Justice James T. Vaughn Jr. | courts.delaware.gov/
DOVER, Del. (Legal Newsline) - Texas-based software company ISN Software Corporation has twice in two years failed to convince Delaware courts that the toll on legal malpractice lawsuit over bad advice that cost the company $67 million should begin when it found out about the cost.
ISN now is asking the Delaware Supreme Court to take another look at its case against the state's largest law firm, Richards, Layton & Finger, and two of the firm's attorneys, Raymond J. Dicamillo and Mark J. Gentile.
Last month, the state's highest court affirmed a superior court judge's ruling last year that ISN had three years from the date it got the bad advice from Richards, Layton & Finger in 2012, not from the date the company found out how much the advice had cost.
At issue is determining when ISN suffered the injury for which it can seek redress. The Superior Court and Supreme Court have ruled the toll began when ISN received the bad advice. ISN has consistently disagreed.
"The record evidence – again viewed in the light most favorable to ISN – demonstrates that ISN did not suffer any injury, even slight, until the Court of Chancery issued its appraisal opinion," ISN said in its March 3 motion for reargument.
The case stems from advice ISN executives sought beginning in November 2012 from Richards, Layton & Finger attorneys, now part of a much-litigated cash-out merger, according to various court documents.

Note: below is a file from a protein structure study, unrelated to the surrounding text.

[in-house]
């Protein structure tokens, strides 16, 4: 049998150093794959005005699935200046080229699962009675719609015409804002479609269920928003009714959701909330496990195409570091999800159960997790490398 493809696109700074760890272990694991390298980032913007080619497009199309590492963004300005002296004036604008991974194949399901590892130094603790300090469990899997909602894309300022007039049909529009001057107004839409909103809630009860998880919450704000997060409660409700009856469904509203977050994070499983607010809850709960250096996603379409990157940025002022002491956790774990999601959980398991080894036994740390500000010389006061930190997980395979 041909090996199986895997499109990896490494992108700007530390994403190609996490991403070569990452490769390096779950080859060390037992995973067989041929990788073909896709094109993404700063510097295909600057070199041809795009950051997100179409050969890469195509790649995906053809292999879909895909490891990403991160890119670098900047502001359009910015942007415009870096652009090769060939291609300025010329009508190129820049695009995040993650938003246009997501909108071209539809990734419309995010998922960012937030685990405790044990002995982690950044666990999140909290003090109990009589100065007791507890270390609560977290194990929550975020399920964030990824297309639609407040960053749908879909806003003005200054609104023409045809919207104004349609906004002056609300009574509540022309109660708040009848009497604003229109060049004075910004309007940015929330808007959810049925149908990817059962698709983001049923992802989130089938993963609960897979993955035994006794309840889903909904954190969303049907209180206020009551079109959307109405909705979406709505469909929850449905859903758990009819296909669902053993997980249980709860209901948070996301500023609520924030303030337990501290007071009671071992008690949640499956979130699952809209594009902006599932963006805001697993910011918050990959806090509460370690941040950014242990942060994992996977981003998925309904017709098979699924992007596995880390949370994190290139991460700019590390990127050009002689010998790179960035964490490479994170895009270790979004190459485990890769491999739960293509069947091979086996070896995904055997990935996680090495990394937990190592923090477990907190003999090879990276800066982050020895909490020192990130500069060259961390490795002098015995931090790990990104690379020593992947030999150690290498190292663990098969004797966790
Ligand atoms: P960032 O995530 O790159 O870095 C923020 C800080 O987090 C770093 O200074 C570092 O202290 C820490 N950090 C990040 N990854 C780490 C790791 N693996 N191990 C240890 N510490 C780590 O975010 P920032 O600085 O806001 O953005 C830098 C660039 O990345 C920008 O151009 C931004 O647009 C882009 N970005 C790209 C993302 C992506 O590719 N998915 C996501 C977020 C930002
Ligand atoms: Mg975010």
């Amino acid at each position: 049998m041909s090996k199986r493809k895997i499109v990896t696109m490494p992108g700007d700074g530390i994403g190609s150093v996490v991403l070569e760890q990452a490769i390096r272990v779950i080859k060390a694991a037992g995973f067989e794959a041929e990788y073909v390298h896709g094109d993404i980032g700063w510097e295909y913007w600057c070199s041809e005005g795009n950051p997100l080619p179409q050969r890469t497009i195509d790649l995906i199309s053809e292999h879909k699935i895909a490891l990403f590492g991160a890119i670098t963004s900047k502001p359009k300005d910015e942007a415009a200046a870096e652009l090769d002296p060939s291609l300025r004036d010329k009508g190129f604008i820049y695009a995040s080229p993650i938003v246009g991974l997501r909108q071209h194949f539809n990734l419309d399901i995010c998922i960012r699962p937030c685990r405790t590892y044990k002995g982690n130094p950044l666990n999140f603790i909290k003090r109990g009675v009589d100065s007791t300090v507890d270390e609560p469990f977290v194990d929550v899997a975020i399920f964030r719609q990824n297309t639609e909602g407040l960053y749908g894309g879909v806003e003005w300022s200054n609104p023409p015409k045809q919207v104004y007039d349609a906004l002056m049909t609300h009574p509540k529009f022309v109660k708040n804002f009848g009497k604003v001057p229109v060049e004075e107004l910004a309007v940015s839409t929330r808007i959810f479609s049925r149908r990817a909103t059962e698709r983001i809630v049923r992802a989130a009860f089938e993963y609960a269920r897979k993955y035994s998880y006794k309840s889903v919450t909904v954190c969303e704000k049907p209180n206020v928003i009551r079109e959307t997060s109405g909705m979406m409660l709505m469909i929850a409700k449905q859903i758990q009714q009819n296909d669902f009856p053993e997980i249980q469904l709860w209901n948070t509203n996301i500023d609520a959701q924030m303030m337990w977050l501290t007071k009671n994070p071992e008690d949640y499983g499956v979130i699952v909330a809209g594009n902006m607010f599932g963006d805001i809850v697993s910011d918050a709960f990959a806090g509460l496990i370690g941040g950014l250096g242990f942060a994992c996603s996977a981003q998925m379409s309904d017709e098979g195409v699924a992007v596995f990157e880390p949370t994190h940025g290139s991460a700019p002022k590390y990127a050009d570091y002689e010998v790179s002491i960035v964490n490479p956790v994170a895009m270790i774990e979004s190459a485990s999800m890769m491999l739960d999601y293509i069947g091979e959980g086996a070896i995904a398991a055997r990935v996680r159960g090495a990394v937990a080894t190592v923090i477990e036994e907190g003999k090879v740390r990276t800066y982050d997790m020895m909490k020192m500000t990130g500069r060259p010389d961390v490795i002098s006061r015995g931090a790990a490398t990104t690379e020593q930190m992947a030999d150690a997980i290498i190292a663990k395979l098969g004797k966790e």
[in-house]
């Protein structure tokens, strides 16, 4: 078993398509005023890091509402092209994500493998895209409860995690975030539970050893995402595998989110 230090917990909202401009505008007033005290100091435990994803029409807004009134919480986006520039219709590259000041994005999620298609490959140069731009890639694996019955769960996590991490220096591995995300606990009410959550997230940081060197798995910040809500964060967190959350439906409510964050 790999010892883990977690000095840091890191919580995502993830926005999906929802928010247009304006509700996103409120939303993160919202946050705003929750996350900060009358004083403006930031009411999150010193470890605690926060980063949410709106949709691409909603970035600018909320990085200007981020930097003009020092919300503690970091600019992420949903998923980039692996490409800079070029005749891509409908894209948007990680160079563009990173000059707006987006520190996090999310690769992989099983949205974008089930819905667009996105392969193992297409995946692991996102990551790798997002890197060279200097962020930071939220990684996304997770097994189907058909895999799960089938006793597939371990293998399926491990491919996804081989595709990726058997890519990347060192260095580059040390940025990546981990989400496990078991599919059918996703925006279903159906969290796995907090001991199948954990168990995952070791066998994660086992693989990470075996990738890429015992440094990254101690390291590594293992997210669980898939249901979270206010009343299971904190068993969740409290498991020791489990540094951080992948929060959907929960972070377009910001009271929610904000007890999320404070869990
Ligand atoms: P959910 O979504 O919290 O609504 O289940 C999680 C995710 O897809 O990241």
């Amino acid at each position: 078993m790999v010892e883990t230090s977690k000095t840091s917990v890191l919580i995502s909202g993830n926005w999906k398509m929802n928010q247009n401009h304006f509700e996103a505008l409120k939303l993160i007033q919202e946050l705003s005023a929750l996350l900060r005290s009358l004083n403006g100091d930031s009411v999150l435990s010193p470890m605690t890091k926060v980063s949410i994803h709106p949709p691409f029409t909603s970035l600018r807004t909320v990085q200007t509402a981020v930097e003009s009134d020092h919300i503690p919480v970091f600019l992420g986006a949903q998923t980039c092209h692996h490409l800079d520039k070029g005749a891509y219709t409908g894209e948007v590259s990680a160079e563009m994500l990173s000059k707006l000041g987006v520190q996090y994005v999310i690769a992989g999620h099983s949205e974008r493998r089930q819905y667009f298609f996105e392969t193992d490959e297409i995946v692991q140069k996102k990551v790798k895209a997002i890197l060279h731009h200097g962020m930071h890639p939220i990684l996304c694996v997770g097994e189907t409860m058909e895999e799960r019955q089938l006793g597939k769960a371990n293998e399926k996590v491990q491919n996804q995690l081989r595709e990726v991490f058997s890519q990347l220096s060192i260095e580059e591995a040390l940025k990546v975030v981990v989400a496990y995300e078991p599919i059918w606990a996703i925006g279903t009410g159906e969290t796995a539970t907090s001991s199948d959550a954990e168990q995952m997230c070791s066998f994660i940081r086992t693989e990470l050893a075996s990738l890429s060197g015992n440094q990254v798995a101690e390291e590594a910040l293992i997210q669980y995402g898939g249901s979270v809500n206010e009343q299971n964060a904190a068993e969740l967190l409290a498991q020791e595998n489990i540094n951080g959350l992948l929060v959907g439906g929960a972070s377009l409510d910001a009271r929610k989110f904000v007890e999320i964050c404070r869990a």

ISN, headquartered in Dallas, filed its malpractice complaint in August 2018.
In February of last year, Delaware Superior Court Judge Mary Miller Johnson ruled that ISN should have sued its attorneys within three years of receiving the bad advice. Toll did not begin from the date ISN knew how costly the bad advice had been, Johnson ruled.
ISN argued for a statute of limitations toll beginning with a state Chancery Court's 2016 ruling, which is when ISN discovered the bad advice's cost. Johnson ruled that ISN's complaint had been time-barred and that the toll really began about three years before the Chancery Court's ruling.
"Here, the unintended consequences of the merger injured ISN when the transaction closed because it could not proceed without new liabilities - providing additional appraisal rights than intended or unwind the merger," the majority ruling said.
"ISN's legal malpractice suit was not subject to dismissal for being premature. Once injured, ISN could have brought a legal malpractice claim and the court could have stayed the litigation until the extent of damages was certain."
In his lone dissent, Delaware Supreme Court Justice James T. Vaughn Jr. said he would have reversed the superior court's ruling as an error and remanded it for further proceedings, including a determination of when ISN actually sustained its injury.
"This case has not followed a straight path," Vaughn said in his dissent. "As mentioned, the question upon which the appeal is being decided - when did ISN sustain injury - was not addressed by the Superior Court. The questions presented as framed by the parties in their briefs bear little resemblance to the question the majority now answers."
The court's majority agreed in part with Vaughn's dissent.
"We agree with our colleague in dissent that the superior court erred when it found that the mere exposure to the risk of loss or the potential for damages triggers the statute of limitations," the majority said in a decision footnote. "But we also note that the time of injury was raised on appeal and is based on undisputed facts."
In the same footnote, the majority did not agree Vaughn about "an additional requirement beyond injury - the plaintiff must be able to plead damages."
"Although damages are an element of a legal malpractice claim, this court has never treated it as relevant to when the statute of limitations begins to run," the footnote continued. "And, as explained later, that additional requirement would not change the outcome of this appeal."